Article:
Social Tapes- Hewangmiao / Tian 'E Zhou | 社区音乐备忘录- 何王庙/天鹅洲
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Audio Track Listing
29°38'57.12"N, 112°56'23.28"E (2:56)
29°38'56.73"N, 112°56'27.07"E (2:25)
29°38'16.39"N, 112°55'57.58"E (3:34)
29°42'51.56"N, 113° 1'2.65"E (5:37)
29°46'0.41"N, 113° 1'44.59"E (3:14)
29°42'21.33"N, 112°59'57.82"E (3:15)
29°42'16.92"N, 112°59'53.88"E (3:37)
29°48'37.43"N, 112°41'53.83"E (3:45)
29°50'52.72"N, 112°34'7.30"E (3:43)
29°50'54.33"N, 112°34'6.64"E (3:35)
29°50'54.90"N, 112°34'6.66"E (3:19)
29°50'28.58"N, 112°34'20.16"E (3:48)
29°46'42.45"N, 112°36'14.29"E (2:56)
This journey begins along the Yangtze River bank near Hewangmiao with the sounds of shipping and transport barges then slowly winds inward along the banks of the lake. The group ends in the middle of a tree farm on the island in the middle of the reserve. Tian'ezhou begins with the sound of a goose farm across a lake near the reserve. Within the reserve, you stand along the bank listening to geese in the distance. Celebration music possibly for a wedding is carried by the wind from the other side. It starts raining while on a resting metal boat that is used to explore the lake on better days. Water laps and frog choruses eminate from all around. The album finishes at the sluice that connects Tian'ezhou to the Yangtze river.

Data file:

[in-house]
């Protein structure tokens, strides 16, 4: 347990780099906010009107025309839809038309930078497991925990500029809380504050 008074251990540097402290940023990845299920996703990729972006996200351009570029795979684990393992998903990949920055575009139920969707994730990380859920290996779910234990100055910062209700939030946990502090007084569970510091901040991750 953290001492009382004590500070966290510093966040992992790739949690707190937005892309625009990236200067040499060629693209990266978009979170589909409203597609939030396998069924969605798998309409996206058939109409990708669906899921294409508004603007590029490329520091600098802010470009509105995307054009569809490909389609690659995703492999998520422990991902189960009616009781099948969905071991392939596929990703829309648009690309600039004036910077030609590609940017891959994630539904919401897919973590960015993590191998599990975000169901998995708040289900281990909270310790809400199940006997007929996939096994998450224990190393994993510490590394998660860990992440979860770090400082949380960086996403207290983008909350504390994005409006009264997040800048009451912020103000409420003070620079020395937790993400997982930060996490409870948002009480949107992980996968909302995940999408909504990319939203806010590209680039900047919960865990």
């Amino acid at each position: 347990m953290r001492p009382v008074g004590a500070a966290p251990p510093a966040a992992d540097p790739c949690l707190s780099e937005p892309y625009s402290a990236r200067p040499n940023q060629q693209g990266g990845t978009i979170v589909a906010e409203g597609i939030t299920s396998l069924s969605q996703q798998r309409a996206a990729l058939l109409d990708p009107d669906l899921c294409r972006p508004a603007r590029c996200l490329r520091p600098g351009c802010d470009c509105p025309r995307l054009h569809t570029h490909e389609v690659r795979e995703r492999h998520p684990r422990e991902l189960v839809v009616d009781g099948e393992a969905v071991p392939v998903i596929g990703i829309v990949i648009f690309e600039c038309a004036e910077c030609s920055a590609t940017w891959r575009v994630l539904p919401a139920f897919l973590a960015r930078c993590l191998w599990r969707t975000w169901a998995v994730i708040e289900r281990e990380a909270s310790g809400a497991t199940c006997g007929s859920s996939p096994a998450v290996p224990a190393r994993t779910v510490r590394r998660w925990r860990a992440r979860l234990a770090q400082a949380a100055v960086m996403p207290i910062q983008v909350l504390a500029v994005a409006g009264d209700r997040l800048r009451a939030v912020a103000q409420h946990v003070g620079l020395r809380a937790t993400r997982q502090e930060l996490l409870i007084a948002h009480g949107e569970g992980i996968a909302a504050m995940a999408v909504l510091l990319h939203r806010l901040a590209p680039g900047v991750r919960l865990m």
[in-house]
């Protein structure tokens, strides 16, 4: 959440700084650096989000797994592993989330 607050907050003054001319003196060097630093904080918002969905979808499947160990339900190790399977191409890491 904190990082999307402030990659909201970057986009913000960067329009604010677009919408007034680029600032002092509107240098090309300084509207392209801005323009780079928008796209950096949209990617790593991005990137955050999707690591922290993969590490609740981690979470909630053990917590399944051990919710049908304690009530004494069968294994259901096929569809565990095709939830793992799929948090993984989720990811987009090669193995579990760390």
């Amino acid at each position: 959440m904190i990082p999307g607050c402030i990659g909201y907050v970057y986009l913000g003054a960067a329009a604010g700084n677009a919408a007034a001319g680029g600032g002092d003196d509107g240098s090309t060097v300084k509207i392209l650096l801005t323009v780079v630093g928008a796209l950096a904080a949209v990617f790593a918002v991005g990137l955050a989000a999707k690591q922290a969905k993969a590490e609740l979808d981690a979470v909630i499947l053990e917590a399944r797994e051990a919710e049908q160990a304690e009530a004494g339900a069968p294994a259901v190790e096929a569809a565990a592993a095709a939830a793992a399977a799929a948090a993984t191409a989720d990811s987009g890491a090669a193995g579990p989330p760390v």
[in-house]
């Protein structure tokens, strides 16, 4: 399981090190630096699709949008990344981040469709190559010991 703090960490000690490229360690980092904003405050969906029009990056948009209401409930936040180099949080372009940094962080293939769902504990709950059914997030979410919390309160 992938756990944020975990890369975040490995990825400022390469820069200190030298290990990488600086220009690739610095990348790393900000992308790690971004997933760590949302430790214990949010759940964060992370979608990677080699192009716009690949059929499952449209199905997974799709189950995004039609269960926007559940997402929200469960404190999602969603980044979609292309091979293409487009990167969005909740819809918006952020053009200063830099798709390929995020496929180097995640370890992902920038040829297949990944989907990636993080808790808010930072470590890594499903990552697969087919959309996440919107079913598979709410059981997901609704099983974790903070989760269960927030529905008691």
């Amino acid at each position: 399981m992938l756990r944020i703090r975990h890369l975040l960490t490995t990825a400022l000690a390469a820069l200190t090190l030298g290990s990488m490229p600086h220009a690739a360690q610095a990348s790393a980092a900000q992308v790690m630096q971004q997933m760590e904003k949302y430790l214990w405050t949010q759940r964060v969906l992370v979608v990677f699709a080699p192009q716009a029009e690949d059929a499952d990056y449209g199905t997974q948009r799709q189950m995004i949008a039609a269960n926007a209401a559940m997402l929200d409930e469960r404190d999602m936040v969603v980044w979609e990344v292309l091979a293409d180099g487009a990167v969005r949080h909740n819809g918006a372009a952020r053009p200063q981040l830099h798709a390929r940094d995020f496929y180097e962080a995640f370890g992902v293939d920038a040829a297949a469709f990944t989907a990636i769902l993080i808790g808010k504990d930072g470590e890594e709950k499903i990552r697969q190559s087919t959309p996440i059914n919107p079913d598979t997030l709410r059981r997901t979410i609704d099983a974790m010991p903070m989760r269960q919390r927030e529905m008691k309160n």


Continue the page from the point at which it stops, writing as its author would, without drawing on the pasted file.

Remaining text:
The Hewangmiao and Tian'ezhou Nature Reserves are located in Hubei, China and are home to about 60 Yangtze Finless Porpoises. The lakes provide a refuge for the porpoises away from the large boats, dredgers and other dangers of the Yangtze river.
The shores of the reserves are mostly lined with tree farms to help curb erosion but also serve as home to many chatty birds. Beyond the line of trees are farm lands that have been there for generations. At Hewangmiao, cattle and horses graze along the shores and bathe in its cool waters. People fish and harvest wild flowers while the sounds of motorized vehichles run along the busy service road. At the quiet shores of Tian’ezhou, the sound of its namesake can be heard in the air as the honks of geese and swans are heard over lapping waters. Celebratory fireworks are always heard in the distance.
Water management programs at both sites ensure that the quality of wildlife and human population both benefit from a healthier ecosystem of the area. With the controlled openings of sluice gates, flooding can be controlled, water from the Yangtze can refresh the waters of the lake, and fish populations of the lake can be let into the Yangtze to provide food for its other native species.
While there are an estimated 1,040 porpoises that live along the Yangtze river and its lakes, the population has been in a steady state of decline and it is estimated that the porpoise could be extinct within a generation at its current rate. The WWF Finless Porpoise project is part of a comprehensive freshwater program that aims to improve the overall state of the Yangtze by creating solutions that establish a balance between humans and nature so that we can thrive and grow together.
We worked with WWF China to find out more about the finless porpoise program and the nature reserves. Their advice and information were invaluable to the realization of this album.
For more news and information about the Finless Porpoise project please visit https://bivouacrecording.postach.io/post/wwf-hewangmiao-tian-e-zhou-finless-porpoise-infographic
All audio recorded on location in Hubei, China in April of 2015 and 2016.
Special thanks: Yiqing and Zhang Xinqiao WWF Wuhan, Holly McKinlay WWF UK, and Mustafah Abdulaziz.
All recordings © Bivouac Recording
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